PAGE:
The Second Anglo-Dutch War
The Second Anglo-Dutch War lasted from around the years 1665 to 1667. Unlike the First Anglo-Dutch War, which was fought under the leadership of Cromwell from 1652 to 1654, the Second Anglo-Dutch War was fought under the leadership of Charles II after his restoration to the throne in 1660. The First Anglo-Dutch War could have been considered a success for the English as Cromwell’s government received more favorable concessions in the 1654 Treaty of Westminster as well as winning many major navel battles, including the decisive Battle of Scheveningen, they also suffered a good amount of losses and drained themselves funding the war. Unlike the somewhat success of the first war, the Second Anglo-Dutch War was more of a failure. By the end of the second war, the English had won a few great battles such as the conquest of the Dutch colony of New Netherland, they suffered great losses such as at the Four Days Battle and almost saw the complete inhalation of their fleet at Medway. The end of the war saw England once again drained of finances and the loss of most of its navy as well as giving rise to the peak of Dutch power.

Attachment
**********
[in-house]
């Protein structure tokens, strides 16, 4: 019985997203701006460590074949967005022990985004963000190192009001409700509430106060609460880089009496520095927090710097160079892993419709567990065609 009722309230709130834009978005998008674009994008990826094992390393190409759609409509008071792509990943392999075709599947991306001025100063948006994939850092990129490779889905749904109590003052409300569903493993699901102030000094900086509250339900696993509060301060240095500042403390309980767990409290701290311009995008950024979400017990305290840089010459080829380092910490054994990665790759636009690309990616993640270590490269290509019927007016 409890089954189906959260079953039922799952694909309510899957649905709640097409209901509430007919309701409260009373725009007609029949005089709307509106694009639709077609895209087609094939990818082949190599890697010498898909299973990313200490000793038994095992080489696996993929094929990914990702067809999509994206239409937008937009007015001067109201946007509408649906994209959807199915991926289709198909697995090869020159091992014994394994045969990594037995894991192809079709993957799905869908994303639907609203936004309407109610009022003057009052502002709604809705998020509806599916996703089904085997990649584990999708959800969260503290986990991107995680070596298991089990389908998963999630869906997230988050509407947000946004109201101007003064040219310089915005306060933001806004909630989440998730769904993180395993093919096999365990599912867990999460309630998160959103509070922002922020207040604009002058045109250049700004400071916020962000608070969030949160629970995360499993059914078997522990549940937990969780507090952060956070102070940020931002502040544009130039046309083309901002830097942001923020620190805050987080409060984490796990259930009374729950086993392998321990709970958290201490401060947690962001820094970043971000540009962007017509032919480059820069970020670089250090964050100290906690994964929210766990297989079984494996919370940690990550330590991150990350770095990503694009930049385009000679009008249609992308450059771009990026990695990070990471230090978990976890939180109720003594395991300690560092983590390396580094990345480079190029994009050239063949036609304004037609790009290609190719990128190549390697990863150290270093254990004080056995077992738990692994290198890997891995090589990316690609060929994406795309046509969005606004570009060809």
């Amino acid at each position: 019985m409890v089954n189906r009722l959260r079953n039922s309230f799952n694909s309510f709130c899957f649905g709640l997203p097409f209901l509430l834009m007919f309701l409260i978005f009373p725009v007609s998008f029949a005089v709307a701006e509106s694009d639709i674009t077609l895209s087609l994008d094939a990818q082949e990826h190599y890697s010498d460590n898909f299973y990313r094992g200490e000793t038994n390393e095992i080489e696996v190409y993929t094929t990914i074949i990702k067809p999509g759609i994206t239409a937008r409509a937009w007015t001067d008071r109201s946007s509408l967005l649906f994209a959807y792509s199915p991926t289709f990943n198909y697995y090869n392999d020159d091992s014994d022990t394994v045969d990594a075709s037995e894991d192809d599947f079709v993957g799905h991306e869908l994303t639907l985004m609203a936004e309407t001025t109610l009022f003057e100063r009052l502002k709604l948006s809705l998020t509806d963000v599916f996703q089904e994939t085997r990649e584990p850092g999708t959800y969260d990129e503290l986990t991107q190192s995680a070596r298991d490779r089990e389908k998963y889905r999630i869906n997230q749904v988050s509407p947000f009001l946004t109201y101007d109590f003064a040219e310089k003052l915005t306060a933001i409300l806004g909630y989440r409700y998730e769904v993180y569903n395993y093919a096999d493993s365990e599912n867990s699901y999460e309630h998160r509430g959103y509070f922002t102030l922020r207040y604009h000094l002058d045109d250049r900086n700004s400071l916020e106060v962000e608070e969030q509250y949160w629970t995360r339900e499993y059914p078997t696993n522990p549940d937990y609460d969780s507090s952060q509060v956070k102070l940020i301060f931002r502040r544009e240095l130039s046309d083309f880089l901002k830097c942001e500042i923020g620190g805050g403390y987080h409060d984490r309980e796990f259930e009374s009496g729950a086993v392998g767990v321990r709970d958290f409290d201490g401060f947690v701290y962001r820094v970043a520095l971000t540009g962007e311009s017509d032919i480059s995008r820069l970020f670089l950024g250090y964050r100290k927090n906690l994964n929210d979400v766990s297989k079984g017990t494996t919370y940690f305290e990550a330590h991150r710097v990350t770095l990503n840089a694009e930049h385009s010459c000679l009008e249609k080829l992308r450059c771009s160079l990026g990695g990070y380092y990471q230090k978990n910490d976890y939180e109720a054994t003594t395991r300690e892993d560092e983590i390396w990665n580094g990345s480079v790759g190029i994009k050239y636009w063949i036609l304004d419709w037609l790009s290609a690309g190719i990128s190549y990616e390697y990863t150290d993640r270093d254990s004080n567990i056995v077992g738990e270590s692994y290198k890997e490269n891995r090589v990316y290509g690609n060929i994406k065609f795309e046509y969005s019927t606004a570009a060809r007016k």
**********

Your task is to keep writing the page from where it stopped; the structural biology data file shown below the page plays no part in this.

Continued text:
When Charles II took the throne in 1660 the navy, “though dilapidated and virtually bankrupt, was by far the strongest point in an otherwise precarious regime” (Rodgers, 65). In order to show strength of his crown and authority, Charles wanted to show the might of his Navy in a popular and hopefully lucrative foreign war. While this was in Charles’s future ambitions, the beginning of his reign saw his court forming alliances with Portugal and France, while seeing Spain be an enemy, and seeing Dutch as a friendly but tense relationship, since the Dutch had lent money to Charles I during the Civil War. Tension also grew from the fact that the Dutch government at this time was full of Republicans that when making peace with Cromwell after the first war agreed to terms that tired to reduce or...